Effort to ban plastic water bottles in national parks would end under budget deal

Effort to ban plastic water bottles in national parks would end under budget deal.
At the behest of the International Bottled Water Association, Congress is preparing to approve a must-pass budget bill that includes language aimed at restoring the sale of water in disposable plastic bottles in all national parks.
For nearly six years, national parks have had the option of banning bottled-water sales as a way to reduce plastic litter and waste management costs.
From Cape Hatteras to the Grand Canyon, more than 20 park units have instituted the ban after first installing public drinking-water stations for visitors carrying reusable bottles.
For the last three years, the bottled-water industry has lobbied Congress to help overturn the ban.
In 2015, Congress added a rider to a budget bill instructing the National Park Service not to expend any federal funds on the bottled-water ban.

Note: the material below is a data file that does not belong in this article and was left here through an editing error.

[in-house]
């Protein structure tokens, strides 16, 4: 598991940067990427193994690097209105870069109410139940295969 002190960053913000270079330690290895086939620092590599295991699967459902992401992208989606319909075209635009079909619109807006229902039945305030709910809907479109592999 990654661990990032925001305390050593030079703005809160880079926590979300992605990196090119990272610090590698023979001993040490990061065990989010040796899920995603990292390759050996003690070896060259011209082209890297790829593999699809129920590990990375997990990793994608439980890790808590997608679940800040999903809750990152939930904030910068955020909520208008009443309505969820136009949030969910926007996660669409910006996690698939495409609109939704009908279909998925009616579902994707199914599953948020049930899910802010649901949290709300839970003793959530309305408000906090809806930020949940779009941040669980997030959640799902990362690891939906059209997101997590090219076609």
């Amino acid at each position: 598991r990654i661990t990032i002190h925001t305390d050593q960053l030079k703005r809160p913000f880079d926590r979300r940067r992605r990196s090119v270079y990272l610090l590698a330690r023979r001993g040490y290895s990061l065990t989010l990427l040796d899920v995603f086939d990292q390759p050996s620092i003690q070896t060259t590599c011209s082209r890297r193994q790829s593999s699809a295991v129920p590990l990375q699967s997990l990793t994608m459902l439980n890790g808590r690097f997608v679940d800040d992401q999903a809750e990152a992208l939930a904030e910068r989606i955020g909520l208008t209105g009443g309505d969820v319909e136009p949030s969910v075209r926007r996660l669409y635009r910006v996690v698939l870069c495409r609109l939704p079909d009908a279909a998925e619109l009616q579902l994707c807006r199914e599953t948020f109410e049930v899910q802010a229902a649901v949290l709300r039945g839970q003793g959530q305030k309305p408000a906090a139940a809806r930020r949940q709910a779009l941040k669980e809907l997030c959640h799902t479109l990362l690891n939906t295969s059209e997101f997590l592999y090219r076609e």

Last year, Congress ordered the National Park Service to produce a report justifying why some parks had continued with the ban.
She and other advocates argue that many hikers and other visitors to national parks won’t opt for sodas if they can easily fill up containers – for free – from water stations.
In 2016, Calvert was a top recipient of campaign contributions from the bottled water industry, receiving $10,000, and those donations became an issue in his re-election campaign.
Calvert couldn’t be reached immediately for comment, but during his campaign last year he said his legislative action stemmed from “concerns with the park service policy that allows the sale of bottled soft drinks but bans the sale of bottled water.”

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